Malpractice cap haunts Legislature’s final weeks

By Richard Haugh

As the 2009 legislative session winds down, lawmakers are facing a ghost from the past in the form of a proposed overhaul of the state’s medical malpractice law.

House Bill 1344, introduced April 9 by Rep. Christine Scanlan, D-Dillon, and Sen. Betty Boyd, D-Lakewood, would raise the cap on medical malpractice awards for pain and suffering — known as noneconomic damages — to differentiate them from direct costs such as medical bills, tying the cap to inflation.

In 1988, a new law set caps on noneconomic damages at $250,000, and it was raised to $300,000 in 2003. Total awards in a medical malpractice lawsuit cannot exceed $1 million, although a judge can set that cap aside.

The Colorado Trial Lawyers Association (CTLA) argues that even with the 2003 upward adjustment, the cap is worth roughly half that amount in today’s dollars. If HB 1344 passes, the CTLA says it would restore the original purchasing power of the cap by raising it to about $465,000, and then tie annual increases in the cap to inflation.

“It’s been increased just one time in 21 years, and that was by only $50,000,” said David Woodruff, an Englewood trial lawyer and member of CTLA’s board of directors. “This would simply catch up to inflation, and then provide an indexing along with the rest of the (damage award) caps that are in place in Colorado.”

Last year, the CTLA backed Senate Bill 164, co-sponsored by Senate President Peter Groff, D-Denver, and current Speaker of the House Terrance Carroll, D-Denver. That bill was more ambitious in its proposed changes. SB 164 called not only for a hike in the cap on damages and an index to inflation, but would have created a new classification of damages for impairment and disfigurement, which critics said could lead to more malpractice payouts. The bill did not survive the 2008 session.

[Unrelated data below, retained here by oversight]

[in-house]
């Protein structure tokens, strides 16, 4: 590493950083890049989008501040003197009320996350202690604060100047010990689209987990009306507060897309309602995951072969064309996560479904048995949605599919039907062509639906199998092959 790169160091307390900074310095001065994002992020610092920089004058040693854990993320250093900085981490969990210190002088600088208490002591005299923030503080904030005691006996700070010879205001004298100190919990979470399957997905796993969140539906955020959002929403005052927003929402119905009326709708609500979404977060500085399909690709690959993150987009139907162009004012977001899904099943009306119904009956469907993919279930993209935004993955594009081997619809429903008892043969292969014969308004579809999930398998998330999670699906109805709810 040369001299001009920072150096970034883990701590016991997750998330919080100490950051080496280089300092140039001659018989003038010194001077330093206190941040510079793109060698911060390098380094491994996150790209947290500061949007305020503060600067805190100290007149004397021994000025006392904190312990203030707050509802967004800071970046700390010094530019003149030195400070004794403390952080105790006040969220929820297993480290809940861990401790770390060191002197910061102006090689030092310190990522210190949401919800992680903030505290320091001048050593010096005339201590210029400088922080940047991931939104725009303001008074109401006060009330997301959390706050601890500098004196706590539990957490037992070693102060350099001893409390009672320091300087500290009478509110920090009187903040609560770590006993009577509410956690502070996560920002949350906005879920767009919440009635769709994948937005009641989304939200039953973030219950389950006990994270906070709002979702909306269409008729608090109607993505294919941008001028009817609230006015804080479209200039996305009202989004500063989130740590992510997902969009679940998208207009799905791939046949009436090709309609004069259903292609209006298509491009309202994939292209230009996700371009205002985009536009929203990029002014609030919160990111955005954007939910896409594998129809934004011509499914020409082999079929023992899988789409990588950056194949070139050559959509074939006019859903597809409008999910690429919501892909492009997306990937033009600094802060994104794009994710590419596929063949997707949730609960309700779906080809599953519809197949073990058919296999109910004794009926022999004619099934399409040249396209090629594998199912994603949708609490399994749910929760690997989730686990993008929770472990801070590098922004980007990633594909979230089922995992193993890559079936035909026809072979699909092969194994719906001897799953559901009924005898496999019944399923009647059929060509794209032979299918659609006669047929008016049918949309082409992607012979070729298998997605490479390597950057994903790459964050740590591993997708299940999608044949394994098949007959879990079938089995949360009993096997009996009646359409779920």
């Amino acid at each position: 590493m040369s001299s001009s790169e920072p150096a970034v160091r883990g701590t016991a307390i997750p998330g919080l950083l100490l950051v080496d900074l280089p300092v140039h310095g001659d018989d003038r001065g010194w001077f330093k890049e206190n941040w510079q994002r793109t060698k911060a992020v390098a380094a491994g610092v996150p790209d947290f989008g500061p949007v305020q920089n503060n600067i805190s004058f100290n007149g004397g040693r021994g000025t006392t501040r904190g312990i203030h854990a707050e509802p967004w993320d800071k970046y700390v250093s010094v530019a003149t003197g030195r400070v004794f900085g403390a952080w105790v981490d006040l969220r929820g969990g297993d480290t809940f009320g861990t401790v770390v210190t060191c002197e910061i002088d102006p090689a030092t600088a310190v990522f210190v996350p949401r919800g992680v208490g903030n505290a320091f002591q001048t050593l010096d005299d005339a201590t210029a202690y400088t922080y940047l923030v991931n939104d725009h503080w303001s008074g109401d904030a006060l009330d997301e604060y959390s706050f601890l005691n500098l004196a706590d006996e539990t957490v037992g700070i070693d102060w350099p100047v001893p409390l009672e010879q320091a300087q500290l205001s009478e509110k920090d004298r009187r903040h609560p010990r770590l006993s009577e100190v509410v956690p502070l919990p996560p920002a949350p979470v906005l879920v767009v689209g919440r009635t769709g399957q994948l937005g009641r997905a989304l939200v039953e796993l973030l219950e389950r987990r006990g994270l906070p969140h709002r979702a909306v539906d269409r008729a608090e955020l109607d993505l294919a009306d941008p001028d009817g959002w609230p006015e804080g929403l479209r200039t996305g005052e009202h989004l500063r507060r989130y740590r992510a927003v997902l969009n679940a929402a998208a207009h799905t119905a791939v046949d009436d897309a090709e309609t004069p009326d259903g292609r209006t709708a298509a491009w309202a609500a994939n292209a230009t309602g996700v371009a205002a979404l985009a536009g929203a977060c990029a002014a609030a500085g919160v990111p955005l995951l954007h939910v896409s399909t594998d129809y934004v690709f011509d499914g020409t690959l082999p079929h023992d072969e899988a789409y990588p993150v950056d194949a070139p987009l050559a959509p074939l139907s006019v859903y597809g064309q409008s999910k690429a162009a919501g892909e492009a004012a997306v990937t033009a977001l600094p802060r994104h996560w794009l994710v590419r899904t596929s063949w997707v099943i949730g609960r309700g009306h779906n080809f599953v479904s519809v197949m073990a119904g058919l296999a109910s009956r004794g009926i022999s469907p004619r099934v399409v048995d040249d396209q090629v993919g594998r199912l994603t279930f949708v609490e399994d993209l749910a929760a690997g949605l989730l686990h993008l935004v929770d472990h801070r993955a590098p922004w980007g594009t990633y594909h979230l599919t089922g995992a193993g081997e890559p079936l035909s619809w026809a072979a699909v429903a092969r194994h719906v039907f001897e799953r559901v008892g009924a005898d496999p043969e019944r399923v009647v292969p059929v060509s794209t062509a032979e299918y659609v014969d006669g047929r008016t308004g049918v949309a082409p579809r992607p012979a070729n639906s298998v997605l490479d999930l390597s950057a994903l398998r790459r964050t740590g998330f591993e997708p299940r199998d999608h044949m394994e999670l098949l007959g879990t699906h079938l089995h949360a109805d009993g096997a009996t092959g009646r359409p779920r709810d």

This year’s bill also would require the state insurance commissioner to publicly post any med-mal insurance company’s premium increase request that exceeds 5 percent, and, if requested “by a person acting in good faith,” hold a hearing on the rate increase. Critics say that could lead to a rash of expensive, time-consuming hearings for the state’s med-mal insurers.

The Colorado Medical Society argues that if HB 1344 passes, malpractice insurance premiums would rise an average of 11 percent, and uncertainty about inflation adjustments would lead to further premium hikes, which would, in turn, lead to a jump in the cost of medical care that would be passed on to patients and employers. The CMS also says malpractice premium increases would drive doctors out of Colorado and make it more difficult to recruit physicians to the state.

In any case, this is not a good time to bring legislation that could raise costs, said Edie Sonn, director of public affairs for the CMS. She said legislators have told the physician group the bill is a distraction.

“I question the strategy of bringing this bill forward in the last three weeks of the session when legislators are dealing with the biggest budget crisis we’ve ever seen,” Sonn said. “Why is this coming back now?”

The CTLA, CMS and officials from Gov. Bill Ritter’s office were scheduled to meet Wednesday afternoon in an attempt to hash out details on the bill, said the CTLA’s Woodruff. If a compromise can be reached, he said, the governor has indicated he would sign the bill.

The CMS also would like to see a compromise, Sonn said — but not if it means an increase in the pain-and-suffering cap without other changes in tort law.

“That would put doctors and hospitals and others in a world of hurt,” she said. “If we’re going to do that, we need to talk about other fixes to the broken litigation system.”